Four top campaign staffers have resigned from Rep. Phil Gingrey's (R-Ga.) Senate campaign.
General consultant Chip Lake, campaign manager John Porter, political director David Allen and political adviser Justin Tomczak have all resigned, dealing a major blow to Gingrey's election hopes and signaling turmoil within his campaign.
Gingrey, one of many Republicans vying to replace retiring Sen. Saxby Chambliss (R-Ga.), said his campaign would not have gone as far as it has without the contributions of the exiting staffers.
"They helped us get up and running and saw us through its first phase, up to my “Repeal or Go Home” pledge," he said. "And now as my campaign enters its next phase, I remain committed to my pledge to repeal ObamaCare or return home and am energized by the support and encouragement I continue to receive."
Gingrey's campaign has struggled from the start with gaffes.
Gingrey, an obstetrician, said earlier former Rep. Todd Akin (R-Mo.) was "partly right" when he said women rarely get pregnant from "legitimate rape." He later apologized for the remark.
He has also suggested requiring grade school children to take classes teaching them about traditional gender roles, and most recently complained about his congressional salary in a closed-door GOP meeting, saying he was "stuck here making $172,000."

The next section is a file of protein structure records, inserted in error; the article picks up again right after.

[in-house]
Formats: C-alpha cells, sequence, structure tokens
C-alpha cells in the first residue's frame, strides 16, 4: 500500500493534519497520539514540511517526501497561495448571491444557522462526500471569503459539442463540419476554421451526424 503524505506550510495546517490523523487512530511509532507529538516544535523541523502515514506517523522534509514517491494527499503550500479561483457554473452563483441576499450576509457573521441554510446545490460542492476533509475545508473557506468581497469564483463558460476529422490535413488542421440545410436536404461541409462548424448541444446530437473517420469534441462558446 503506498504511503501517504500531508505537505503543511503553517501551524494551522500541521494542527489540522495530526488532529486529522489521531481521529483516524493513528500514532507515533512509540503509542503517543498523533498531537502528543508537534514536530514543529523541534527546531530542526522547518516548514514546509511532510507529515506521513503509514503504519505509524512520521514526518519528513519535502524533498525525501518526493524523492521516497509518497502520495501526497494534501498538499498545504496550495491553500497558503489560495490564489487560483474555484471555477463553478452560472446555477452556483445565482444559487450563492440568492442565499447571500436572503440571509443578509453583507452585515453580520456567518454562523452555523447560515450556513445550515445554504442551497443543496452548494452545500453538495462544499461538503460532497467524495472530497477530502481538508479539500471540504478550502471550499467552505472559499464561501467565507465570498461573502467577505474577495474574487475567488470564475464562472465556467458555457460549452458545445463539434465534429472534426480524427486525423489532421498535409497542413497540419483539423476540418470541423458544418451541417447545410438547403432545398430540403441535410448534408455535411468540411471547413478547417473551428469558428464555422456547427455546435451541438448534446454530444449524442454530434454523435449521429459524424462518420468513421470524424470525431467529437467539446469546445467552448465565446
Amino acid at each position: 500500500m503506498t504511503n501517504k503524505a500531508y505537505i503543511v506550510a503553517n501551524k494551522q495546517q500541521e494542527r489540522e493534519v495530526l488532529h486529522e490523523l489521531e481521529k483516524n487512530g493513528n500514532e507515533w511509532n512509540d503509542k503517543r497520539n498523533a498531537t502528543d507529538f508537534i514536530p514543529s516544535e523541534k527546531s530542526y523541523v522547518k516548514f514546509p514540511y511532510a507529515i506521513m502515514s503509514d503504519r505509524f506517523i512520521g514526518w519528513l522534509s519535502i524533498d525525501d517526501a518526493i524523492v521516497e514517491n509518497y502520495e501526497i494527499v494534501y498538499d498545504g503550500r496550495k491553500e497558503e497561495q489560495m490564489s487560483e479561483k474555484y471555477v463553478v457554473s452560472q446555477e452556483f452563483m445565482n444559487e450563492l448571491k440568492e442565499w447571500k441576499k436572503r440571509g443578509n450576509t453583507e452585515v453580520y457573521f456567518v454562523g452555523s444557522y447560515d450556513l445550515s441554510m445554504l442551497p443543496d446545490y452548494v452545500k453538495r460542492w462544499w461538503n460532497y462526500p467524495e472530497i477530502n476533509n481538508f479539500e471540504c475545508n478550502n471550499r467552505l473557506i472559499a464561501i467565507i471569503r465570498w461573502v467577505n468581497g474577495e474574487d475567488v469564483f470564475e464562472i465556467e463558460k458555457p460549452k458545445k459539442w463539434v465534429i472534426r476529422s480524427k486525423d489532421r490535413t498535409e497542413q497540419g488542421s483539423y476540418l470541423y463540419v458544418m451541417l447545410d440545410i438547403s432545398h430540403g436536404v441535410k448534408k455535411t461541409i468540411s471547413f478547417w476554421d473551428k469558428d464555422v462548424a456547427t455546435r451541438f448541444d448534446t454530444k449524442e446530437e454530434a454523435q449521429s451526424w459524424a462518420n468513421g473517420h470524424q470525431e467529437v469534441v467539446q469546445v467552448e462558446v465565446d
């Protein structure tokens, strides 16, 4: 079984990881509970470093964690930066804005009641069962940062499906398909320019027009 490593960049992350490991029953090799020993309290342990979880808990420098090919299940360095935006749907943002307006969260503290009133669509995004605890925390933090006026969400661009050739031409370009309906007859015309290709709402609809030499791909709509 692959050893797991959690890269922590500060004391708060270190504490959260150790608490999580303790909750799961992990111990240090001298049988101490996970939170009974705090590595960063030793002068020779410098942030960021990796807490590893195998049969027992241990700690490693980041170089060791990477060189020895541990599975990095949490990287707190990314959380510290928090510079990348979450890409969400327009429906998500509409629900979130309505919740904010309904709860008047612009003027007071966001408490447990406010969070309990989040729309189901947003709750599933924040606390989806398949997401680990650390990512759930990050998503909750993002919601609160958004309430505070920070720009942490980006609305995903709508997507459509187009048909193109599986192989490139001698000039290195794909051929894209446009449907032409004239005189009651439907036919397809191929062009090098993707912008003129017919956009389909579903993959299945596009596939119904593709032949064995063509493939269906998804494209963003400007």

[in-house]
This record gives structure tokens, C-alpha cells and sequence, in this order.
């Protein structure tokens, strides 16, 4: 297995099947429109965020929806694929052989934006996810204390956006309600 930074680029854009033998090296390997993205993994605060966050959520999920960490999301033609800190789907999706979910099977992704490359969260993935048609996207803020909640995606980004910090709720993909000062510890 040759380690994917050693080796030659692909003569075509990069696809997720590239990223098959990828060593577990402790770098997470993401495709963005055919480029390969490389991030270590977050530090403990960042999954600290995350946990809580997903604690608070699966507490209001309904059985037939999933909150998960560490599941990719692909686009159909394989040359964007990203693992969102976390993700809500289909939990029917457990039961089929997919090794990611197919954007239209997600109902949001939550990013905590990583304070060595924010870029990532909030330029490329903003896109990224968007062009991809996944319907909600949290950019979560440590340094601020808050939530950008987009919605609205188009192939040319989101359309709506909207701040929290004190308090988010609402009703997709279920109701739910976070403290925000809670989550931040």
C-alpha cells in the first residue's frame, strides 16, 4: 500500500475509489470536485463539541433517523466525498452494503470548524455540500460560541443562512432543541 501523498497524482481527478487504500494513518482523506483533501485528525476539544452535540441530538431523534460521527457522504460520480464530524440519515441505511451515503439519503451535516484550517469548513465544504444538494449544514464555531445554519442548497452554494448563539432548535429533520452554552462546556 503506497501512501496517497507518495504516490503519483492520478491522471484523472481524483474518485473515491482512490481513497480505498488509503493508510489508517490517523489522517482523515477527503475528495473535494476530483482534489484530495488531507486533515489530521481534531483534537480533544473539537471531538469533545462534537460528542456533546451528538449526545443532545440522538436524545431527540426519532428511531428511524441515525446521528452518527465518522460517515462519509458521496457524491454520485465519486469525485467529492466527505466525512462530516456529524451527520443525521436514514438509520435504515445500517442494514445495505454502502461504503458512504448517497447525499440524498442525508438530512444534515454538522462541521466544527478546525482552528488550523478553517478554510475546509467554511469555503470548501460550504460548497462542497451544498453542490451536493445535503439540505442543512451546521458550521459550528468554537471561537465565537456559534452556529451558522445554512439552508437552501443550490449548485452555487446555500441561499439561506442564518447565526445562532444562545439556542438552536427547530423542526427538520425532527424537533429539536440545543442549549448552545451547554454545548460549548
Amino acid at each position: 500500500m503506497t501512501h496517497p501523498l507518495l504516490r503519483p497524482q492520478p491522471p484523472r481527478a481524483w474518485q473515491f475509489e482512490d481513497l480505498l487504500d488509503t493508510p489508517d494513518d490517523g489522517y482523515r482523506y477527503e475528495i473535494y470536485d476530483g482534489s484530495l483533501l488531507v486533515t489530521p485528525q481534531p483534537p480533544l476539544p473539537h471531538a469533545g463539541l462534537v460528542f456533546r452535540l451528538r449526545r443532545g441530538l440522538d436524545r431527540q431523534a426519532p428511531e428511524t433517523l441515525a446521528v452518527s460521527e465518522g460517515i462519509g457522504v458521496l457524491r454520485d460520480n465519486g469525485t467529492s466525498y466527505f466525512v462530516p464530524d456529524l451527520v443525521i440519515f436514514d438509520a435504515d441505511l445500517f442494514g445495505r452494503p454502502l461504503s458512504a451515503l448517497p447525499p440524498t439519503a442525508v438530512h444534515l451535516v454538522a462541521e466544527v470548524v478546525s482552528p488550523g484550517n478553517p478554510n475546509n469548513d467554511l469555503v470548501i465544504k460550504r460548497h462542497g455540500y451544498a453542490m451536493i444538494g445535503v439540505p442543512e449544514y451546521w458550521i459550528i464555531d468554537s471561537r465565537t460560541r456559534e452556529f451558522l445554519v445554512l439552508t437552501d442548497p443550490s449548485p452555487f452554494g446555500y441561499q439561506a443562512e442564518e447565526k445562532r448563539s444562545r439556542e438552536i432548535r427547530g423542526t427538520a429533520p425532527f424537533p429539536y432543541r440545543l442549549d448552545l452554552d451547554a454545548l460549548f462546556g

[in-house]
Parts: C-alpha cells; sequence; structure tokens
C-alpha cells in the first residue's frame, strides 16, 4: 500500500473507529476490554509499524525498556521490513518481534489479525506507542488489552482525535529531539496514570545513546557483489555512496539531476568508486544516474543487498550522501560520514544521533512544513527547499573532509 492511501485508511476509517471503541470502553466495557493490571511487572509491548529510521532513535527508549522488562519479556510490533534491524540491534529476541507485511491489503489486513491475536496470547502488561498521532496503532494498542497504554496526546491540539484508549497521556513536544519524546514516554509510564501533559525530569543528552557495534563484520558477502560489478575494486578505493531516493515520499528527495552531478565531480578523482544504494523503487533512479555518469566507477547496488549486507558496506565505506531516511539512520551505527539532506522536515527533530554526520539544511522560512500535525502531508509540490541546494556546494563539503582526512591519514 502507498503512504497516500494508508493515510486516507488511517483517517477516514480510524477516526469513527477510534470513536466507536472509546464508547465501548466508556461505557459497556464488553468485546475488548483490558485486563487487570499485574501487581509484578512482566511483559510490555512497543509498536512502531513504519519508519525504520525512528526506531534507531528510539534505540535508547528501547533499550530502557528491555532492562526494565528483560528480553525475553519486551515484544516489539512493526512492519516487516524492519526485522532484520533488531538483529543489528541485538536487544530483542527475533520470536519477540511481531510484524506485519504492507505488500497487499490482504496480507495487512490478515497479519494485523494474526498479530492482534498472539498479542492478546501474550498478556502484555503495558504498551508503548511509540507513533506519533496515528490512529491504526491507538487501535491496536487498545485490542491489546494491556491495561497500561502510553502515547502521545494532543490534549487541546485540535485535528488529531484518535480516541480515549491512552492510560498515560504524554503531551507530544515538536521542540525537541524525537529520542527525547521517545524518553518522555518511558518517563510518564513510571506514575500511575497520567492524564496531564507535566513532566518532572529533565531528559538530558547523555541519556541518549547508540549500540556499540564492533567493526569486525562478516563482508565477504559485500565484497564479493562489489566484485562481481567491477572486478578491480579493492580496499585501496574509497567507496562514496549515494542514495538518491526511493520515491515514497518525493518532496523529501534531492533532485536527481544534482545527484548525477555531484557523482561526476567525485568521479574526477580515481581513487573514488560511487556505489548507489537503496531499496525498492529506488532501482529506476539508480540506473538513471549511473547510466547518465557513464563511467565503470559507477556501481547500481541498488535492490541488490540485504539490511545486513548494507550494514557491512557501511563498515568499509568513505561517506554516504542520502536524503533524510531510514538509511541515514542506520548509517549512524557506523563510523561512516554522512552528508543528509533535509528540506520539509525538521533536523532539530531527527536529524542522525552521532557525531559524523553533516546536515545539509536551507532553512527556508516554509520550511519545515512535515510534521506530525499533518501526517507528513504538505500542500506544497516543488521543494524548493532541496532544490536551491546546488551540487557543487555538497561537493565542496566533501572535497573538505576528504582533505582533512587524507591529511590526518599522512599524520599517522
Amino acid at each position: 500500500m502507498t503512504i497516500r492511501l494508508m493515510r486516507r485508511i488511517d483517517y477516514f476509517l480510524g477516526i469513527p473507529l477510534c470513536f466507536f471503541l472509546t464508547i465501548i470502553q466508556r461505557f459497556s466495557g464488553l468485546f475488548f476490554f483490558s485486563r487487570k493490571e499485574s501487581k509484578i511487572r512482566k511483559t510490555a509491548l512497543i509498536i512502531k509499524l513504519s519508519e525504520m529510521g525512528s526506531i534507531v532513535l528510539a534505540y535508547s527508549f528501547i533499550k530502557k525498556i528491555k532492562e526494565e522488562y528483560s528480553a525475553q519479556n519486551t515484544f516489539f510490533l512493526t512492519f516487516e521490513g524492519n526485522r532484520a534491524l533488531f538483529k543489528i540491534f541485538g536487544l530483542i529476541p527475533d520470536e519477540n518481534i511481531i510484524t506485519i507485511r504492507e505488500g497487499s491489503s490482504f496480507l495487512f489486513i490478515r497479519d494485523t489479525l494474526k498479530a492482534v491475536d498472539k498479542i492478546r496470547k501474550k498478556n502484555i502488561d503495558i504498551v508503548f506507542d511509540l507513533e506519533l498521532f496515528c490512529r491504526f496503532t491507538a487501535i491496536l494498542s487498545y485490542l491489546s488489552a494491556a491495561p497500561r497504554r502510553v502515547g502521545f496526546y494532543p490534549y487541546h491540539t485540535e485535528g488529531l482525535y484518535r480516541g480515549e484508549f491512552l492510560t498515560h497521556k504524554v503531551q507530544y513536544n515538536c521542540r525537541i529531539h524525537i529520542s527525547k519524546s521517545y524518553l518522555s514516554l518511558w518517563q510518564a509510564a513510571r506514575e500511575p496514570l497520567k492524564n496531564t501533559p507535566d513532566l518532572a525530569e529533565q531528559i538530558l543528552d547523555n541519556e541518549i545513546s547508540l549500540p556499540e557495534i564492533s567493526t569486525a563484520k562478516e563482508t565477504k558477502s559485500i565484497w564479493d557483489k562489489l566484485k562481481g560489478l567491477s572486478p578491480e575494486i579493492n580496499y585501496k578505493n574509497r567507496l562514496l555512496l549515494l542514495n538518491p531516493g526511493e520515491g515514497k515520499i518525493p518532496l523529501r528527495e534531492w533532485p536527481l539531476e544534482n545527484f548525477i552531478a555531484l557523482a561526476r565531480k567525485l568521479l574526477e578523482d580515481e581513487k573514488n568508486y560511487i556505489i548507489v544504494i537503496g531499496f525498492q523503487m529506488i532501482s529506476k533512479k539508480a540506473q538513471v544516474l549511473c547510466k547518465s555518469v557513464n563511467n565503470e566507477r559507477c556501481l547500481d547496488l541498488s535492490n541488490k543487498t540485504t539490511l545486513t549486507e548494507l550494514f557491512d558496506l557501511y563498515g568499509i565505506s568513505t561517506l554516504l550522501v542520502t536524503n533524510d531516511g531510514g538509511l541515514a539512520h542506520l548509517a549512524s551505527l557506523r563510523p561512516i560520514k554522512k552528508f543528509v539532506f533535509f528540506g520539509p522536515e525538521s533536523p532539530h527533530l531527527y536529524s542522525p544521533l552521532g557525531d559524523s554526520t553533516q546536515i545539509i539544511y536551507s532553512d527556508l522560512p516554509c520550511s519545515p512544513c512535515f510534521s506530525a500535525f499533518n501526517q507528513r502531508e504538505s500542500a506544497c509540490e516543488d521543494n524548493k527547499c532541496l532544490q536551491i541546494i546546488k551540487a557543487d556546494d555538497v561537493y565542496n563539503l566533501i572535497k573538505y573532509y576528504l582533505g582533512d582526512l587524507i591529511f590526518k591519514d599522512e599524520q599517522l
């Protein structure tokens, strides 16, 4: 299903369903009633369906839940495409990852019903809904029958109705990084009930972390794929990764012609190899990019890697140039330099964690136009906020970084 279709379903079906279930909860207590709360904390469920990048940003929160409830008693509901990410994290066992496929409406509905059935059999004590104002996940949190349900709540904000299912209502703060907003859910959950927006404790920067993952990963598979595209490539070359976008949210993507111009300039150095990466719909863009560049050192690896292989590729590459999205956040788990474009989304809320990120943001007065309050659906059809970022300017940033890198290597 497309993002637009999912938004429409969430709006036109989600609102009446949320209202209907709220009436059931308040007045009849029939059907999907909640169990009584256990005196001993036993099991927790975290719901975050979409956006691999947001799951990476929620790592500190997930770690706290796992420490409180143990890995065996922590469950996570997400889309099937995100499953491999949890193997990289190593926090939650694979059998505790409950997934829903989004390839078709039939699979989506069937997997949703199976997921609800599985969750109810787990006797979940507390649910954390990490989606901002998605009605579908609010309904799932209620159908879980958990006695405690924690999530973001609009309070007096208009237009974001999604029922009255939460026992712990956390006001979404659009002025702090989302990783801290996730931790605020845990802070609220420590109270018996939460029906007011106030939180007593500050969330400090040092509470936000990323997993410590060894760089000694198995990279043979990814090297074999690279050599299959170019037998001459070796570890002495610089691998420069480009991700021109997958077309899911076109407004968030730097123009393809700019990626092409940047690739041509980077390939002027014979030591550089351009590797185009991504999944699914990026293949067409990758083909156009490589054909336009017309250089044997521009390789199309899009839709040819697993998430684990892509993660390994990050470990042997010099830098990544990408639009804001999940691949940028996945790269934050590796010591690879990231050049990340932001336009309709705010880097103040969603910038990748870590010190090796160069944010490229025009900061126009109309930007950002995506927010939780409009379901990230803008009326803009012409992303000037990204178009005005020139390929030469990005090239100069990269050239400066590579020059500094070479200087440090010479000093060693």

Lake, who's worked with Gingrey since his first House race, said "the gaffes created a challenge for the campaign, but they had nothing to do with what transpired yesterday.
Gingrey is running against Reps. Paul Broun (R-Ga.) and Jack Kingston (R-Ga.) as well as former Georgia Secretary of State Karen Handel (R) and David Perdue (R), a self-funding businessman and cousin of former Gov. Sonny Perdue (R). The crowded primary is a wide-open battle, with the top two candidates advancing to a runoff.
The eventual primary winner will face businesswoman Michelle Nunn (D), the daughter of former Sen. Sam Nunn (D-Ga.). Democrats are hopeful they can make the race in the Republican-leaning state competitive, especially if the GOP nominates a flawed candidate.